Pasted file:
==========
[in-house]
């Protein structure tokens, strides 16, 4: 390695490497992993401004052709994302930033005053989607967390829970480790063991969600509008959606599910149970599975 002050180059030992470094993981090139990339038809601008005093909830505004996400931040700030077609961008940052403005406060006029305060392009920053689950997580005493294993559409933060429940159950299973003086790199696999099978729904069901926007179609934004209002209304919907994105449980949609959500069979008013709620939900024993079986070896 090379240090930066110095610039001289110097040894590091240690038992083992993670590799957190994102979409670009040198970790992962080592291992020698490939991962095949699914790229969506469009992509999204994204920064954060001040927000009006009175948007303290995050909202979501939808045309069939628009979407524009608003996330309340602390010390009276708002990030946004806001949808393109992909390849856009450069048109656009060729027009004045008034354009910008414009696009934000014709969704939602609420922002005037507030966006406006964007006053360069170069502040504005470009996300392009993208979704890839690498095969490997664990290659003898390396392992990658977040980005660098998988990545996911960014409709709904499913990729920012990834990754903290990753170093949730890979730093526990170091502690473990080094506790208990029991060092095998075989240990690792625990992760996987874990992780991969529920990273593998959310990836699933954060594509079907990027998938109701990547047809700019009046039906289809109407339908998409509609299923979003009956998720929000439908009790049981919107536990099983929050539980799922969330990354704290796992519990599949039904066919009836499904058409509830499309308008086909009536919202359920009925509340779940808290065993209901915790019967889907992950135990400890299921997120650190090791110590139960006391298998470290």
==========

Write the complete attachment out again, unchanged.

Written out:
[in-house]
């Protein structure tokens, strides 16, 4: 390695490497992993401004052709994302930033005053989607967390829970480790063991969600509008959606599910149970599975 002050180059030992470094993981090139990339038809601008005093909830505004996400931040700030077609961008940052403005406060006029305060392009920053689950997580005493294993559409933060429940159950299973003086790199696999099978729904069901926007179609934004209002209304919907994105449980949609959500069979008013709620939900024993079986070896 090379240090930066110095610039001289110097040894590091240690038992083992993670590799957190994102979409670009040198970790992962080592291992020698490939991962095949699914790229969506469009992509999204994204920064954060001040927000009006009175948007303290995050909202979501939808045309069939628009979407524009608003996330309340602390010390009276708002990030946004806001949808393109992909390849856009450069048109656009060729027009004045008034354009910008414009696009934000014709969704939602609420922002005037507030966006406006964007006053360069170069502040504005470009996300392009993208979704890839690498095969490997664990290659003898390396392992990658977040980005660098998988990545996911960014409709709904499913990729920012990834990754903290990753170093949730890979730093526990170091502690473990080094506790208990029991060092095998075989240990690792625990992760996987874990992780991969529920990273593998959310990836699933954060594509079907990027998938109701990547047809700019009046039906289809109407339908998409509609299923979003009956998720929000439908009790049981919107536990099983929050539980799922969330990354704290796992519990599949039904066919009836499904058409509830499309308008086909009536919202359920009925509340779940808290065993209901915790019967889907992950135990400890299921997120650190090791110590139960006391298998470290």